EDITORIAL by Peter WestmoreNews Weekly
Can Australia avoid economic stagnation?
, October 25, 2014
Could Australia soon be facing a downturn similar to that afflicting many other countries since the global financial crisis? If so, what can be done about it?
Six years after the onset of the global financial crisis (GFC), the International Monetary Fund (IMF) has warned that the global economy faces a further five years of stagnation (The Australian, October 8, 2014).
The IMF’s statement comes after the influential Harvard economist, Professor Lawrence H. “Larry” Summers, stunned the IMF’s 14th Annual Research Conference on the Economic Crisis in November 2013, when he said that a combination of asset “bubbles” and debt-funded consumer spending may have masked economic stagnation in Western nations from the late 1990s to 2007/08 (see News Weekly, February 15, 2014).
Once the GFC burst the bubble and debt-burdened consumers were compelled to rebalance their budgets, overall spending collapsed and the illusion was exposed, revealing what Summers called “secular stagnation” — which, in layman’s language, means “no real growth”. Summers said that the U.S. economy may have been bogged in this state for more than 30 years.
The solution proposed by Summers also startled his audience. He argued that if the population of consumers was not growing at a pace needed to sustain economic growth, then governments may have to inject financial capital into their economies permanently.
This analysis represents a dramatic turnaround for Summers who was one of the influential architects of banking deregulation in the United States.
So could Australia also be facing economic stagnation? For the past decade we have ridden on the back of the mining boom; but now coal and iron ore prices are falling dramatically, while a host of high-valued industries are in decline.
Australia’s car industry is closing, as Ford and Holden wind down.
Australia’s oil refineries are closing. There will be none left by 2030.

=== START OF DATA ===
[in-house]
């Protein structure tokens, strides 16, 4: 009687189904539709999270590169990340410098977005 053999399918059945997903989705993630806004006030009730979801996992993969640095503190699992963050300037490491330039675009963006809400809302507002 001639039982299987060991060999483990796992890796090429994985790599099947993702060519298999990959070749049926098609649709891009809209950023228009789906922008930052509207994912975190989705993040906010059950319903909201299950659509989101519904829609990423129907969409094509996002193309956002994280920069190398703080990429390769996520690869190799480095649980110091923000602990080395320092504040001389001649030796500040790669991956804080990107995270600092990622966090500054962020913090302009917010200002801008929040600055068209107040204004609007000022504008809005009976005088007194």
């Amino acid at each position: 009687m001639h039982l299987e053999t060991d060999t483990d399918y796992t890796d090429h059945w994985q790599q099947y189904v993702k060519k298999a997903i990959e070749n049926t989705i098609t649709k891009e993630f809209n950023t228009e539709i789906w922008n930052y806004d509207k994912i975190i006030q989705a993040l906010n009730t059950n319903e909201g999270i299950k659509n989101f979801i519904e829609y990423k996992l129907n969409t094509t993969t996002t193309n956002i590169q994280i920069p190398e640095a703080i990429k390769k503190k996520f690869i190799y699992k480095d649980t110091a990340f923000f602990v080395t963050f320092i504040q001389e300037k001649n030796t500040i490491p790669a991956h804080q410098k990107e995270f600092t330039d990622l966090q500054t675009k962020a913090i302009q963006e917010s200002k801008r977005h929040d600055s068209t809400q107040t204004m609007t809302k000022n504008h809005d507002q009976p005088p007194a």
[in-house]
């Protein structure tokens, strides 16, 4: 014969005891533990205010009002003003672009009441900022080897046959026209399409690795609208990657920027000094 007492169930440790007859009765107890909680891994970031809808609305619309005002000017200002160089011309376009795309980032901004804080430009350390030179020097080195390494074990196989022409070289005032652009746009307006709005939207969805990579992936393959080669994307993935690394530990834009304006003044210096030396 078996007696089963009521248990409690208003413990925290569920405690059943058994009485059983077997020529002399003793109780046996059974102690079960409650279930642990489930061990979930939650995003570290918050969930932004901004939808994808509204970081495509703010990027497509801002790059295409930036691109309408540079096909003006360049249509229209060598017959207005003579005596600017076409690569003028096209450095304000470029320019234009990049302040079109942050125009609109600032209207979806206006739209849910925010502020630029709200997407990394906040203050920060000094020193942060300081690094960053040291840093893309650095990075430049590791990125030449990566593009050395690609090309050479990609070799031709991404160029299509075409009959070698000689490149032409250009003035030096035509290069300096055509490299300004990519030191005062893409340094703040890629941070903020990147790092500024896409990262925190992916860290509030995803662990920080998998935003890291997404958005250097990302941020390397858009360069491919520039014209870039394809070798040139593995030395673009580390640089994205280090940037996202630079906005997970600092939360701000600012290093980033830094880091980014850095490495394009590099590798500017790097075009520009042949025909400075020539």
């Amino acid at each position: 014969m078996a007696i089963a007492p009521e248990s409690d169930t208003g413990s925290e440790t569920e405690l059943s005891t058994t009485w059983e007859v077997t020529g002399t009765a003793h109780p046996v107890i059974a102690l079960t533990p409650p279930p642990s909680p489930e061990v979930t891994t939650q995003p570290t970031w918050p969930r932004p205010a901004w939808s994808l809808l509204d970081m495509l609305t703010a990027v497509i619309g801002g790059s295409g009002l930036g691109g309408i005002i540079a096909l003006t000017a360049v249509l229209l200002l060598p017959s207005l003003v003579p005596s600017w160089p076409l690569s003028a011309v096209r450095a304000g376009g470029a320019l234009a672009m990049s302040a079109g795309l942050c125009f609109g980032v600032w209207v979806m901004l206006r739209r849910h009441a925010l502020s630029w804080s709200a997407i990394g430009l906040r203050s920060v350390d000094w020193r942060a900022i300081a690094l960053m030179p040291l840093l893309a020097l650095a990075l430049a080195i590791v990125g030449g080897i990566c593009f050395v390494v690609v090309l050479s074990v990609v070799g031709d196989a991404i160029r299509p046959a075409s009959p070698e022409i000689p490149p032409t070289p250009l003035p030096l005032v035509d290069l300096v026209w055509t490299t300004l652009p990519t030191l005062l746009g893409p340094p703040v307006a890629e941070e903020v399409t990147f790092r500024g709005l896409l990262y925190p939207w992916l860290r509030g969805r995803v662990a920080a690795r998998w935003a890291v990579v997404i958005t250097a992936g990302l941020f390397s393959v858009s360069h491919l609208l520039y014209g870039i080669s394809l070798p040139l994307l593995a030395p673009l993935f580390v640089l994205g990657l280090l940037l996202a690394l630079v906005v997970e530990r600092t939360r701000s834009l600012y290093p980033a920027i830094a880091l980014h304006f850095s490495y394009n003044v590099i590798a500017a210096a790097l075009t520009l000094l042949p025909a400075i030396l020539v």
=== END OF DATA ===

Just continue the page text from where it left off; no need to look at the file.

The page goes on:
We will soon be importing all motor vehicles and nearly all our liquid fuel requirements, except gas.
Most of our major agricultural industries are in decline, as explained in our Canberra Observed column in this issue of News Weekly.
The international competitiveness of Australian companies is being challenged by rising electricity and gas prices and the high value of the Australian dollar. Our aluminium and other smelting industries are winding down as Australia’s rising energy costs make them less competitive.
So, despite Australia having survived the GFC relatively unscathed, many of our key industries have nonetheless been “hollowed out”.
How can Australia rebuild its key industries and build new industries to generate sustainable growth in output and employment?
A comprehensive nation-building program would require many components, but one key element would be providing the capital needed for industry investment.
Karl-Theodor zu Guttenberg is a former German Minister of Economics and Technology, and Richard A. Werner is professor of international banking at the University of Southampton.
Writing recently in Project Syndicate (August 18, 2014), they argued that the GFC and accompanying economic stagnation are the result of the world’s major banks creating money to buy assets and to speculate on financial markets.
This led to bubbles in the property and financial markets, creating boom-bust cycles that have destabilised the global economy and stagnated many major economies.
However, Guttenberg and Werner say that recent insights by the Bank of England (BoE) on how banks create and lend money show a way out of this long-term economic stagnation.
The BoE explained how, “by extending credit, banks actually create 97 per cent of the money supply”. This means that banks are not merely financial intermediaries, making savings available for loans; rather, banks are money-creators.
Guttenberg and Werner say that the proper recognition of the true role of banks will be a “game-changer”, providing investment for productive businesses, as well as allowing governments to more effectively tackle recurring banking crises.
Part of the solution, according to the authors, can be “a network of small not-for-profit local banks providing universal banking services, and loans to small and medium-size firms.…
“Such schemes underpinned Germany’s economic strength and resilience over the last 200 years.
“Beyond making the banking sector more robust, such an initiative would boost job creation per dollar in bank credit.”
While the large banks are likely to resist the creation of new banks, as Guttenberg and Werner point out: “The unfettered creation of money by large private banks has generated overwhelming instability, undermining the fundamental principle that money creation should serve the public good.
“By implementing safeguards that ensure that credit serves productive and public purposes, policy-makers can achieve debt-free, stable and sustainable economic growth.”
This is a fundamental policy change that Australia needs in order to build its industries and provide long-term, high-skilled jobs for its young people.
Peter Westmore is national president of the National Civic Council.